(A+ artwork we’ve got up there, isn’t it?) Generally, when something is pitched to me using the terms “-core” or “groove”, or even worse… both, I turn away. Sorry world, but it just ain’t my thing. Metalcore is whiny, groove metal is repetitive, blah blah blah. So, to cut my rant off before it gets worse, I don’t really know what it was exactly that enticed me to spin the debut EP from Siderian titled Cancel Your Future. Yet eight months after its release date, I find myself enjoying this four song EP quite a bit. Certainly defined as metalcore with some groove influences to it, Cancel Your Future is a pretty catchy, quick to entertain debut EP from a band that has certainly shown some potential right off the bat.
Only forming March of 2015, Siderian is a Northampton-based metalcore/groove metal band that quickly gained traction as a result of CYF and a handful of shows across the pond. So it’s definitely been a busy year for Siderian and with CYF you certainly get a sense as to why. Now, as I mentioned, I’m not a metalcore fan these days. Sure the New England metal scene a decade or so ago was heavy on the stuff and I certainly had my appreciative fill of it, but those days have long since past. But there’s no denying the genre’s popularity around the globe, and what Siderian offers certainly is a quality sampling of many of the features that make metalcore as popular as it is.
For one, the production on Cancel Your Future is unquestionably impressive for an EP. The vocals — which offer harsher bellows and clean singing — sound overall crystal clear. Yeah, at times the clean singing is not as crisp as it could be on “(The) Small House”, but it still comes through well enough. From an instrumental standpoint, there is no graininess to the any aspect of it. The guitars are clear, the percussion whole, and for the most part it seems like the levels are balanced appropriately. The one thing I could say is that the kick could use a bit more bite. Just a little more punch to those elements would do wonders for the overall aggressiveness of this sound. Which, to be honest, seems to lack some angst at times. But overall, the production and sound is absolutely commendable. Regardless of this being a debut EP.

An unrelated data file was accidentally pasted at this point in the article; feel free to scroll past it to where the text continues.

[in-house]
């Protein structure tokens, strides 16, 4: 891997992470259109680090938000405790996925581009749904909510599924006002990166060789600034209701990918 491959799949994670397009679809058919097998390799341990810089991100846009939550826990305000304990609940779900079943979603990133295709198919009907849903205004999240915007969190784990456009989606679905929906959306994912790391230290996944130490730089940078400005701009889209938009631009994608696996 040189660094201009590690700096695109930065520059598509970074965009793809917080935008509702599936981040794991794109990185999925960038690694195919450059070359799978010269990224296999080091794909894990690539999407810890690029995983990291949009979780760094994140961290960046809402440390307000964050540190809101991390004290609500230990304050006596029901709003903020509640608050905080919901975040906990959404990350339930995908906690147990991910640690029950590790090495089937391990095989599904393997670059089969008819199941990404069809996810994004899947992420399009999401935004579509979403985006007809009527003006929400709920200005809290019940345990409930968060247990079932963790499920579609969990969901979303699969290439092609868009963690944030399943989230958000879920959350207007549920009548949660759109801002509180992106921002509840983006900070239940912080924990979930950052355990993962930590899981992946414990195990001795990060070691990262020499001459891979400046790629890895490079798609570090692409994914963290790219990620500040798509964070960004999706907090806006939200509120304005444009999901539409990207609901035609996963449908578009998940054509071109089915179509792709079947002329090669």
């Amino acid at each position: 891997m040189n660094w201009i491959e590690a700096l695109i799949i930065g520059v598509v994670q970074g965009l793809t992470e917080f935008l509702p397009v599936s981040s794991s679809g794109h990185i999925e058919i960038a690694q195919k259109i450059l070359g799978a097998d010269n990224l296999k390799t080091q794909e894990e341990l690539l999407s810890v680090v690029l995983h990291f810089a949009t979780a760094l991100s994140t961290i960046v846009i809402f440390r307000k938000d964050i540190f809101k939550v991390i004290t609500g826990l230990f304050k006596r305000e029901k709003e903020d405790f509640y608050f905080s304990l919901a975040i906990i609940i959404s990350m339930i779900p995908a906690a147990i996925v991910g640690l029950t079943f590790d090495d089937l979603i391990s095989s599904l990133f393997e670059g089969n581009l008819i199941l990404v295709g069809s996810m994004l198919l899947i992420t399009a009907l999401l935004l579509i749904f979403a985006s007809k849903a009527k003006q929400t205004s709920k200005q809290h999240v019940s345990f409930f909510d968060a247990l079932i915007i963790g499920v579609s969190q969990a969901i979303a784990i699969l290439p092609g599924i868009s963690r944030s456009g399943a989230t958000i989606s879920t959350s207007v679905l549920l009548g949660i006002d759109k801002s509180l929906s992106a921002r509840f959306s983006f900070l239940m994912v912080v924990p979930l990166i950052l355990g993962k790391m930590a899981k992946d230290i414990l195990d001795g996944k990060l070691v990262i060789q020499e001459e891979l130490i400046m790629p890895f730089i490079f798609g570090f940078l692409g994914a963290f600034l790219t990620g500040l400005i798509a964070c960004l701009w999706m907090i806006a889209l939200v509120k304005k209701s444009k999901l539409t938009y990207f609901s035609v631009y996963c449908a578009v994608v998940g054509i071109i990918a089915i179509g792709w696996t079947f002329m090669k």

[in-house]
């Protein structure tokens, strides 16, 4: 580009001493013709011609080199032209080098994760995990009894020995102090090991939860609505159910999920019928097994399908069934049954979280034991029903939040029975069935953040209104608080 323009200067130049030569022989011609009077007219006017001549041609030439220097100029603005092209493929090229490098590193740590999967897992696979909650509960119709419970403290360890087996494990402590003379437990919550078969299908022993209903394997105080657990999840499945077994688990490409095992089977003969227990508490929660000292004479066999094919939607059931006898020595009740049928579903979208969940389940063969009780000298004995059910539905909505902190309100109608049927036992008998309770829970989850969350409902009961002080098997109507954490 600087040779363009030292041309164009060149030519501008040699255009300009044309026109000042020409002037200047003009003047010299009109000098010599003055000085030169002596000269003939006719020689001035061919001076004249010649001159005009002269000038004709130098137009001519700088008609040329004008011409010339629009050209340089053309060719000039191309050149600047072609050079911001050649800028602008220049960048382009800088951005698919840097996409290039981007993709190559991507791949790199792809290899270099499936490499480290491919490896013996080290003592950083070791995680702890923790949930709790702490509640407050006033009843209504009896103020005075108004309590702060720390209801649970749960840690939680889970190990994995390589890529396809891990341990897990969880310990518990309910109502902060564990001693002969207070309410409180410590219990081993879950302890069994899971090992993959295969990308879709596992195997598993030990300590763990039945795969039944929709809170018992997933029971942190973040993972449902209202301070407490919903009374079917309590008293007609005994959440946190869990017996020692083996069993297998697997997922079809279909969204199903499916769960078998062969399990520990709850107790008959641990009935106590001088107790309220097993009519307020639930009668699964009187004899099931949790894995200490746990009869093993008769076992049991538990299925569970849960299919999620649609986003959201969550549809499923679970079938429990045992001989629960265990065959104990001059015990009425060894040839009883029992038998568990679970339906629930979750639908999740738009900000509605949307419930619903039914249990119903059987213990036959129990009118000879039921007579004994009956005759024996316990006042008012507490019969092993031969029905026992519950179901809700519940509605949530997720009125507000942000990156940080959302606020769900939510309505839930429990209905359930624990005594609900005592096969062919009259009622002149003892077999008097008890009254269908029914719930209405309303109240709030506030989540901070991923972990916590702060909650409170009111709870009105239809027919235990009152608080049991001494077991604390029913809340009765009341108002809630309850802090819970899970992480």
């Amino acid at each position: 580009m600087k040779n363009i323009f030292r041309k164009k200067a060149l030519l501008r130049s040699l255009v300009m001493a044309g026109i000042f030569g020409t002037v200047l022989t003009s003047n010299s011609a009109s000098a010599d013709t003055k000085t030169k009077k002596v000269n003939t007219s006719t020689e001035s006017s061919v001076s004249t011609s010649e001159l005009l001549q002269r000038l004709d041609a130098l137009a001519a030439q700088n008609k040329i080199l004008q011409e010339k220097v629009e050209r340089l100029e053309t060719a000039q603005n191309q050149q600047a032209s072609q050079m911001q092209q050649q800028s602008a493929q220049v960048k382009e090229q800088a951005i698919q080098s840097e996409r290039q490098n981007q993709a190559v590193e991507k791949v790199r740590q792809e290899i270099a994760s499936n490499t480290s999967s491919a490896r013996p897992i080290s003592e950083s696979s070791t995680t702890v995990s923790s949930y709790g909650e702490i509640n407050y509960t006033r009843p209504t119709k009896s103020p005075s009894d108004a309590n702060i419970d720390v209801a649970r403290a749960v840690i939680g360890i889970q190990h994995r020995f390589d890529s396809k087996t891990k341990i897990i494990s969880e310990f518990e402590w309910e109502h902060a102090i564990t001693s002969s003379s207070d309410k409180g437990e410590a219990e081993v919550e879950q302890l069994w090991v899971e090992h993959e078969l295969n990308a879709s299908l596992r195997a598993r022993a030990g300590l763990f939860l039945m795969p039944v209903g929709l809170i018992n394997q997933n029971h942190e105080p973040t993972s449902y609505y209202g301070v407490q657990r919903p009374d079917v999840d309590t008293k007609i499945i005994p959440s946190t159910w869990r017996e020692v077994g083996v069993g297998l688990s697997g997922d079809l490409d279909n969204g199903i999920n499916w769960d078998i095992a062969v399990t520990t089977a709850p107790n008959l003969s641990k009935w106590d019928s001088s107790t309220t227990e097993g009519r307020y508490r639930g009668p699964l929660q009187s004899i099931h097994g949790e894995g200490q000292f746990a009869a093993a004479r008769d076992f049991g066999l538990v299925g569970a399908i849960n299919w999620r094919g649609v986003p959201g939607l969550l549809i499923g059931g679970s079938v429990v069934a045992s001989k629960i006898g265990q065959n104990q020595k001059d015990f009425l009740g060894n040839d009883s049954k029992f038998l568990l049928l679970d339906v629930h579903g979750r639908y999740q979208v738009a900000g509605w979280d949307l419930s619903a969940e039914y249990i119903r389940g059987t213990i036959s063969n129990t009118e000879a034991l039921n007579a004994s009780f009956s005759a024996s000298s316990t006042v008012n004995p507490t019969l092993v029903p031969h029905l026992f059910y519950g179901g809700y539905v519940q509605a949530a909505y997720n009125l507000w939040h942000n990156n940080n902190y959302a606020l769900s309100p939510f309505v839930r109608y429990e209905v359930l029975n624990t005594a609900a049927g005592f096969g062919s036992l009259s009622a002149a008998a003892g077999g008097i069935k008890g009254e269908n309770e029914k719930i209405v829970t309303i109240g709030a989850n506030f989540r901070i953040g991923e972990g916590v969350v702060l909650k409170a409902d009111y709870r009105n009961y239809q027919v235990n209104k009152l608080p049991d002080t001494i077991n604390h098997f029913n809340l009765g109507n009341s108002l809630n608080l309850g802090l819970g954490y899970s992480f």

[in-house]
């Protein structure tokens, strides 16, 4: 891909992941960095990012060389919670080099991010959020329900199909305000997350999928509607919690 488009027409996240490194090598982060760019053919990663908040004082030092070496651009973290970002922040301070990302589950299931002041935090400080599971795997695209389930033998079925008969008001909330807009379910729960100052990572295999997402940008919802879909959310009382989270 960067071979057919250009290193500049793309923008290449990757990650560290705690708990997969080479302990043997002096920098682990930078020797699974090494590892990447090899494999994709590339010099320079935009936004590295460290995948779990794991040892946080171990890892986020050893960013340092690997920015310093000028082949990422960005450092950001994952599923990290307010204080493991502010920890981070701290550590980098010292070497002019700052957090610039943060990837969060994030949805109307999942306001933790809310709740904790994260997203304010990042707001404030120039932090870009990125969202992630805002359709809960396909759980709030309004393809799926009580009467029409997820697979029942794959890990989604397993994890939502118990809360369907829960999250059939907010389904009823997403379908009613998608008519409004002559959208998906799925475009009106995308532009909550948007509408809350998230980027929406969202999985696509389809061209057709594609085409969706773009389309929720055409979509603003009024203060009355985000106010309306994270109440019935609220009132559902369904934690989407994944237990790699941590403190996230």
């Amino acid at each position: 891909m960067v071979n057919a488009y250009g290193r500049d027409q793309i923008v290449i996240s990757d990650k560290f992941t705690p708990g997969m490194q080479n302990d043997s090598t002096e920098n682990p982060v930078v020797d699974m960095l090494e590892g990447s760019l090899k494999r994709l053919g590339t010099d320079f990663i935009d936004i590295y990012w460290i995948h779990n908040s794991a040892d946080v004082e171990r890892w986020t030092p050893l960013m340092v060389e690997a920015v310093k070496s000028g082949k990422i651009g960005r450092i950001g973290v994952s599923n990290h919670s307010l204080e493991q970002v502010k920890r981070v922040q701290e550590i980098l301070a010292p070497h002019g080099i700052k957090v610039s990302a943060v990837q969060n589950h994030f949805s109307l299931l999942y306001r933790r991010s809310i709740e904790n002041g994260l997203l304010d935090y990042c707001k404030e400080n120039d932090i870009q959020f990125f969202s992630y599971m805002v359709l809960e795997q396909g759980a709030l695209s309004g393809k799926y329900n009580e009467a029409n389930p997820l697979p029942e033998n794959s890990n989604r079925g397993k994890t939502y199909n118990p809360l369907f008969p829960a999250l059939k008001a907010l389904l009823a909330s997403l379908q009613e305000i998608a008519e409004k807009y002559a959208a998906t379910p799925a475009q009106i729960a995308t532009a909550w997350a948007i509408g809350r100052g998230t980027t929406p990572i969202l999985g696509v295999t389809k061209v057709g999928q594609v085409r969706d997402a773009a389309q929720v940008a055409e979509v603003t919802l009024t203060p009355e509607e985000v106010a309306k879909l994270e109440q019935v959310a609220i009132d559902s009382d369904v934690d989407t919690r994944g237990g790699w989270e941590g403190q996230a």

The songs themselves are just the right balance of catchy and progressive. Each track explores a number of lead and rhythm patterns, with even the shortest track, “Reduced Aisle”, never committing to one direction for too long. But at the same time, there is nothing too complex about any of it. While there are transitions in tempo and feel, it’s all cut from the same stone, making this an easy EP to get through — offering plenty of desire to repeat a few times over. For example, “Hell of a Week”, perhaps one of the heavier tracks on the EP, gets your foot tapping immediately and continuously throughout as melodic leads that are introduced during the chorus make this thing stick with you. Distinct time changes are virtually non-existent, however, which in all fairness is not a bad thing — as they allow the grooves that are brought into the mix to better develop from one passage to another. What I’m getting at is, this is exactly what you would be after in a metalcore album, and it’s done with quality song-writing and musicianship. Melodic, yet not overly so. Aggressive, but not whiny. And the songs are catchy, but not boring. It’s all good in my book.
So I’ll wrap this up as I started it. I don’t like metalcore. But I can understand its popularity and I absolutely see potential in Siderian with what they have created with Cancel Your Future. It’s not hard to see the momentum they’ve gained over the past year, and it’s even easier to see why. If you’re a fan of metalcore, I’m sure you’ll find plenty to appreciate in these four tracks. And if you’re not, hey, it’s only a 17 minute listen. What do you have to lose? From personal experience, I can say confidently that Cancel Your Future is worth checking out.
“Ein Bier… bitte.”
Cancel Your Future is out now. For more information on Siderian, check out the band’s official Facebook page.